“I’ve made stops on people who’ve impeded traffic before where they’re going too slow, 50 or so in the fast lane. I’ll make that stop because it’s dangerous and sometimes people will tell you, ‘Well, if they want to go around me, they can go around me.’ That’s the problem – we’re creating more of a hazardous situation instead of having that person at least be in that middle lane which would probably their safest option on certain parts of 99 in our area because of these budding hook onramps.”

Olsen is convinced that fewer fatal crashes would occur if people better managed their time and didn’t feel the need to race to their destination because they will be late.

“People tend to – when they are running behind – to take chances and risks they would not normally take. I think we’ve all been in that situation.”

He stresses that drivers maintain “high visual horizons,” looking far down the road and not just in front of the vehicle.

“That allows you to see brake lights way in advance and to distance yourself and prepare to stop your vehicle. We see a lot of people just come up last second and hit those brakes and we’re getting a lot of crashes.”

It also goes without saying that drivers should not look at their phones while driving.

Another thing that motorists need to be mindful of is that in the event of a minor crash, drivers should try to pull over to the right shoulder and not the center.

“We prefer the right shoulder. It’s just the best option for you from a safety standpoint. It may take you two to three lanes to get over but it’s the safer option not just for you but …we’re having possibly emergency personnel showing up, we have tow trucks, we have officers showing up so that right shoulder is going to be the best option for everybody.”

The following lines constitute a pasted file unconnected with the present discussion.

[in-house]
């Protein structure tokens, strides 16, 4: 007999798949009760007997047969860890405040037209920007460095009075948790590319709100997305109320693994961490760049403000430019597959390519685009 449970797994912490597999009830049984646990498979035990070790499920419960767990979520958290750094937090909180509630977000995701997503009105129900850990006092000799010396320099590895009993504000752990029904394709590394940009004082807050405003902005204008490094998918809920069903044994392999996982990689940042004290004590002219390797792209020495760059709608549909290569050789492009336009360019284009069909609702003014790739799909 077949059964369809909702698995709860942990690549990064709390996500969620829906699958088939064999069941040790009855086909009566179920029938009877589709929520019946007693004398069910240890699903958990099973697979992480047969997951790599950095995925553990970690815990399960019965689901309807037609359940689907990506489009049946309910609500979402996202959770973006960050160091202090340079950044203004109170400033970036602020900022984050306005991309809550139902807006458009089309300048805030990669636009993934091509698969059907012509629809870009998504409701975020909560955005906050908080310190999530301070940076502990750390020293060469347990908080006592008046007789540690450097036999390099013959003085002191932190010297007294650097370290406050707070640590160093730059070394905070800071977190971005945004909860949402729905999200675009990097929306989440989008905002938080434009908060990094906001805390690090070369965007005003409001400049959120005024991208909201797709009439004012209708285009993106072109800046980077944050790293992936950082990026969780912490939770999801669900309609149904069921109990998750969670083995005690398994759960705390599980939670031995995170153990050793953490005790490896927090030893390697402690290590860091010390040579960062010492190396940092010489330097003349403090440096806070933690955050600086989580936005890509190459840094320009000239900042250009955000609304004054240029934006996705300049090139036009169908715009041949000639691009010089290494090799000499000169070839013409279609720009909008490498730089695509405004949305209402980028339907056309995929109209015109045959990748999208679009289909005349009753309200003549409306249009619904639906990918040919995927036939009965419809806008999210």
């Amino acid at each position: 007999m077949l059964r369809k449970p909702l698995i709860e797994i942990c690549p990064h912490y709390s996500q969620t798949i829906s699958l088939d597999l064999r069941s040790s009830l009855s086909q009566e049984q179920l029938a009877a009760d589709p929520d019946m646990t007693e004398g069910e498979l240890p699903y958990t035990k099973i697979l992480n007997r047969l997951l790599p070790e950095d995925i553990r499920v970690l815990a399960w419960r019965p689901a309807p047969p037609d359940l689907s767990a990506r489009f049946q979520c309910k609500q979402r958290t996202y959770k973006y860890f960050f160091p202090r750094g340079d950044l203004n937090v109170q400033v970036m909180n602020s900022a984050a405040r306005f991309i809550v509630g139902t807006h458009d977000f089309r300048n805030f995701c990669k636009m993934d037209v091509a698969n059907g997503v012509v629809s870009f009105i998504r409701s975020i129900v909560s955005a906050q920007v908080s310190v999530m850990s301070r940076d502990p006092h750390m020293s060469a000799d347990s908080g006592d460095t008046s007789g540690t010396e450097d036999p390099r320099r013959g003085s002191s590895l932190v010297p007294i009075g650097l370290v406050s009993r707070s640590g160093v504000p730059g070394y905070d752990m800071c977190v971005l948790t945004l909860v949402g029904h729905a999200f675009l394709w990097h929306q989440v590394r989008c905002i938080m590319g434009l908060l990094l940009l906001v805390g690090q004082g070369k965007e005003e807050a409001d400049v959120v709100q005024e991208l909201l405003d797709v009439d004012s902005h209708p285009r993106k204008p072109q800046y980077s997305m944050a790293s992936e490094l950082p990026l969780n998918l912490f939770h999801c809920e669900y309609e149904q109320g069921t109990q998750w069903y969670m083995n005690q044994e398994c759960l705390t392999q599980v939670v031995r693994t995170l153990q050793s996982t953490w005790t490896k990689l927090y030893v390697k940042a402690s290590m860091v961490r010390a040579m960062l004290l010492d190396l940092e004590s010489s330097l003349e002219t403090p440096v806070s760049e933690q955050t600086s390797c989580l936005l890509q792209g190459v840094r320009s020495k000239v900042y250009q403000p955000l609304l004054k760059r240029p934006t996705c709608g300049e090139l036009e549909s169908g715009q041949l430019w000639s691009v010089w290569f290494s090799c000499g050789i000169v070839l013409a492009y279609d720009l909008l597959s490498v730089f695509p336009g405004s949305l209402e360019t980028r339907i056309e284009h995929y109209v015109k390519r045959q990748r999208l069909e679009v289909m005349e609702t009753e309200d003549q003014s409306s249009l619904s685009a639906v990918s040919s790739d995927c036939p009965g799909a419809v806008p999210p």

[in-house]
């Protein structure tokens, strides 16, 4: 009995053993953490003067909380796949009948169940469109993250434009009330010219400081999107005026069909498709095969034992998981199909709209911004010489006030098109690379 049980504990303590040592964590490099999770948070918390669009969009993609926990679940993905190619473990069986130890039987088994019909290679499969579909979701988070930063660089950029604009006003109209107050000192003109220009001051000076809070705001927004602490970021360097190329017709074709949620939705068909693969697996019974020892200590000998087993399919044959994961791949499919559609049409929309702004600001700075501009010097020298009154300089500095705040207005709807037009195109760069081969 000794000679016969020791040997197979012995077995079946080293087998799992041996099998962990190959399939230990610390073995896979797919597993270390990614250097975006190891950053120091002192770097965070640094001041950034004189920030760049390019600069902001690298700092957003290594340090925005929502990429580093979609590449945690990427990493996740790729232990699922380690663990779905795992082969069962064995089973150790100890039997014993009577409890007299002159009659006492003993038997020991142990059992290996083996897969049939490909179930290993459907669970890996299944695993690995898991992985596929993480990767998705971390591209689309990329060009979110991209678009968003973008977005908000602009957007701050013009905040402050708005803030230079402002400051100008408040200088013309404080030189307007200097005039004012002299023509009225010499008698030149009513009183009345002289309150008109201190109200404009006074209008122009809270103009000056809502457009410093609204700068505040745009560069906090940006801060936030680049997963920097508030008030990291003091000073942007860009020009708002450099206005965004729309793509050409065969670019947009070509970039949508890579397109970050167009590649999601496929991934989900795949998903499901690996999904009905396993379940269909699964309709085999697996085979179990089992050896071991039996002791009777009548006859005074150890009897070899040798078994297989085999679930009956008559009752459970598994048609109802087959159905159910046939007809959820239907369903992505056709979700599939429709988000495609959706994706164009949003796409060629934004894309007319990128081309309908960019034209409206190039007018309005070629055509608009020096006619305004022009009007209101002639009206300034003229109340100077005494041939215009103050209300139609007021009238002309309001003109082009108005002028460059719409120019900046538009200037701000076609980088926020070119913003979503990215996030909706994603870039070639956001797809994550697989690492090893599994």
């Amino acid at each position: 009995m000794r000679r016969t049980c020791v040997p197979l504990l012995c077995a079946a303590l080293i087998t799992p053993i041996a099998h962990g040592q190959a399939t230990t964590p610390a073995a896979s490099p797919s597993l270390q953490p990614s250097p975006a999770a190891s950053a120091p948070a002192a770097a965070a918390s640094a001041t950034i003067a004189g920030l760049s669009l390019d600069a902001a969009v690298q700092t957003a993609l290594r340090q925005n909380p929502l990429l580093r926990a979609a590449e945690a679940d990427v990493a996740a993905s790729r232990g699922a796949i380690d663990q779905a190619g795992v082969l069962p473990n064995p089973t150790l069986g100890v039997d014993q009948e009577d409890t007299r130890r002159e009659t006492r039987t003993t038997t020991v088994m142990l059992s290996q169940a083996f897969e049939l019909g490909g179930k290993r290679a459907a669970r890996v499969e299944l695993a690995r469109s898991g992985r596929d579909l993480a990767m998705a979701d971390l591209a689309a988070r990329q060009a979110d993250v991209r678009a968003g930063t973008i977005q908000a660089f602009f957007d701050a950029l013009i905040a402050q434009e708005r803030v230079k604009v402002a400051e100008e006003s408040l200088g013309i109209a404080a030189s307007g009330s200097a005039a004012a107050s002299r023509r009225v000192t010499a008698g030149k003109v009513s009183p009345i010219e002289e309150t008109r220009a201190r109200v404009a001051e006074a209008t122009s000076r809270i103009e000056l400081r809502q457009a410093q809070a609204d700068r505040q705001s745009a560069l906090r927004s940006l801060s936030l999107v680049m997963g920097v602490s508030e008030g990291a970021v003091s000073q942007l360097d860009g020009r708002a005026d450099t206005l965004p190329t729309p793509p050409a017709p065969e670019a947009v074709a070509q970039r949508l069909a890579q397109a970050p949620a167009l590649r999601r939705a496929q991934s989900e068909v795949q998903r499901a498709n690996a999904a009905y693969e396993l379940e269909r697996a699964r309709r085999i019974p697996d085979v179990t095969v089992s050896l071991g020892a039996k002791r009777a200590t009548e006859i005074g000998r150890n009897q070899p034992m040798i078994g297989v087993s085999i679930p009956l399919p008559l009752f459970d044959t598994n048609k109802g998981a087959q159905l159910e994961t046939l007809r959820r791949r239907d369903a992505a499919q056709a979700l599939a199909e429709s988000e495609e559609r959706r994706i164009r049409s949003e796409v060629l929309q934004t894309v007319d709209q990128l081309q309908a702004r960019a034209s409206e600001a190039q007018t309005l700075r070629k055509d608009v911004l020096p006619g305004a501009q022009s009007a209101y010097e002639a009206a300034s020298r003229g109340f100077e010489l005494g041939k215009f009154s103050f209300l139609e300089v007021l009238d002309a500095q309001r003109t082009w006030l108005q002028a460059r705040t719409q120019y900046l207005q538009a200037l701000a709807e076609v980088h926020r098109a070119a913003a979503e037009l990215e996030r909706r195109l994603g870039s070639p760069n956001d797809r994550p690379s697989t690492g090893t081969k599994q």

The CHP also reminds motorists about a relatively new law, the Move Over Law, that requires drivers to give a lane’s space when they approach an emergency vehicle with flashing lights if it’s safe to do so. The other option is to slow down.

All 50 States have “Move Over” laws to protect roadway workers, law enforcement officers, fire fighters, tow truck drivers and other first responders stopped on roads. Yet a third of the public is unaware of these laws.

Traffic-related incidents are the leading cause of death for on-duty law enforcement officers, fire, EMS, maintenance workers, and tow/recovery professionals. From 2018 and 2022, 154 CHP officers were injured, 14 severely, and two officers lost their lives on California roadsides. Many of these crashes were due to drivers under the influence.

“We encourage motorists, if they can, safely get over. We don’t want people to jerk their car over maybe thinking they’re going to get a ticket. That’s not what it’s intended for because then you can cause a crash and it barrels into us and we don’t want that.”

The courtesy should extend to drivers who are stranded on the side of the road.

The CHP also urges motorists to call 911 if they see a suspected drunk driver and provide dispatchers with a detailed description of the vehicle and its location.

Coming in second place of the deadliest highways is Highway 1 with an average of 57.6 fatalities. Between 2018 and 2022, there were 265 fatal crashes, which resulted in 288 deaths. 2022 was the worst year when 65 crashes resulted in 76 deaths.

The third deadliest is Highway 91 which saw an average of 29 fatalities between 2018 and 2022. With 38 fatalities caused by 37 accidents, 2021 was the deadliest year.

Further down on the list, State Route 60 takes fourth place with 28.4 average yearly fatalities, while State Route 4 closes the top five with 25.8 average deaths.